One method is to look at assets with a going concern. Simply put, the accountant can subtract the value of any liabilities from the assets that the business has. In a liquidiation focused approach to valuation, it is important to imagine the business is liquidated before determining its value. After liquidation, the accountant can see clearly the value of the business.

Choosing an asset focused method of business valuation maybe right for your business. It is possible that a different method is more suitable for your particular business. As one example, a business that is owned in the name of a single person �” a sole proprietorship �” should be advised not to take this approach. By contrast, corporations spread out the ownership of assets throughout the company and could benefit more greatly from a valuation based on assets.

Looking at the Market

A market-based approach looks at the market as a whole and not solely at your business. For example, you could compare your business to others located in Fields. The goal is to see what your business would be worth by comparing it to other similar businesses.

This approach has the benefit of viewing overall market conditions rather than having a more narrow focus. An accountant using this approach will try to determine the fair market value of your business and what a buyer is likely to pay for it in the current climate.

This approach encounters difficulties in that often other businesses are not eager to share their worth with competitors. Private and protected information such as non-competition clauses can prove a barrier to obtaining some of the information needed to make a valuation.

Income- or Earning-Based Approach

This approach to business valuation looks at potential and future value in order to draw conclusions. By looking at the income of the business in the present day, it is possible to make a strong prediction about future value.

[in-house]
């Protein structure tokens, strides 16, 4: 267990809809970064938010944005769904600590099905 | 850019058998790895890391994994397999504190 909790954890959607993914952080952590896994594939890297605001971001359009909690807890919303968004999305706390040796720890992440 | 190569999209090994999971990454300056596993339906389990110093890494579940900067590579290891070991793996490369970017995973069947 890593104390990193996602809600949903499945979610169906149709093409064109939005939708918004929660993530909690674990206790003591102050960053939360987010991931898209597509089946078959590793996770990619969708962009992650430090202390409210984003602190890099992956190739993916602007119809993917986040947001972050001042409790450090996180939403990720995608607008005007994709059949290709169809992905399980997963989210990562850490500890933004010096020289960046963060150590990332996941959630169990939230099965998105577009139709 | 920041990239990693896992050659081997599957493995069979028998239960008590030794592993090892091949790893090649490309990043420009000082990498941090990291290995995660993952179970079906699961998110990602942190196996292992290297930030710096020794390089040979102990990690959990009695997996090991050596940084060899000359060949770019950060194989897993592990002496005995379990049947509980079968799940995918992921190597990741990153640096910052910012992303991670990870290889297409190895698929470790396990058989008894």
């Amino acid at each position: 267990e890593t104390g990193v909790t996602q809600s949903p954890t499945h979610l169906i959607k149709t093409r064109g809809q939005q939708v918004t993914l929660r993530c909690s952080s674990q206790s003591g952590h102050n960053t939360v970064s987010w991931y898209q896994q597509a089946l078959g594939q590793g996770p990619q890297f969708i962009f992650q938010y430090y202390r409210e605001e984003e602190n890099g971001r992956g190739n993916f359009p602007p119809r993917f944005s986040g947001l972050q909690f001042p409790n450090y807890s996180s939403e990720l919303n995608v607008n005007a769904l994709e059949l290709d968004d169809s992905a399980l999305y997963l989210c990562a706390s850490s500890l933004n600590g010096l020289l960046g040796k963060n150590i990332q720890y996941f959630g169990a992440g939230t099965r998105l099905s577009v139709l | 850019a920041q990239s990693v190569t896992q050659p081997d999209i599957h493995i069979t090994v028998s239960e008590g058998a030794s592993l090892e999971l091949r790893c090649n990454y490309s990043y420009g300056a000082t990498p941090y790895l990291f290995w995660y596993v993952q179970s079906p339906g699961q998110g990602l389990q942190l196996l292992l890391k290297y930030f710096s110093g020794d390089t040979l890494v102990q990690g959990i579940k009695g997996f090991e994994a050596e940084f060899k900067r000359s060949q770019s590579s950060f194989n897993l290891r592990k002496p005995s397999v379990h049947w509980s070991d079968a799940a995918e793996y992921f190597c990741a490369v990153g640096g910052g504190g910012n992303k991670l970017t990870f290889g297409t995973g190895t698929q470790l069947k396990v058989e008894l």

Of course, assessing value this way comes along with the risk of assumptions and predictions that invite uncertainty. However, they can use hard data to back up this prediction. One method to smooth the bumps in the road in this method is to “normalize” a business’s earnings so there are no remarkable costs or windfalls that could skew figures. Sometimes, these predictions are divided by capitalization factors that fluctuate based on the market.

How a business is run and who owns it is an important consideration here, as with other approaches to valuation. Sole proprietorship could mean that a business’s identity is so closely linked to its owner that selling it incurs particular risks that can not be predicted based on earnings alone.

Different Kinds of Business Valuations

A valuation has benefits beyond just figuring out what a business is worth and there is therefore a lot of variety in types of valuations. There are other value assessments that serve difficult purposes. A different reason for a valuation could include something such as intellectual property.

409A Valuations

A 409A valuation looks at stock as it relates to the value of your business. Many businesses offer stock to their employees and contractors. Such businesses need a 409A valuation because that stock is considered a form of income offered in one year but paid out in a different year.

It’s not as confusing as it seems. Ultimately, it is a matter of reporting stock earnings. For one thing, this type of valuation can help a business find its fair market value. Fair market value is especially important here because employees with stock need to be able to sell it at or above that mark. In addition to stock, a 409A valuation is required if your company issues bonus plans, salary deferral arrangements and other agreements involving deferred compensation for employees.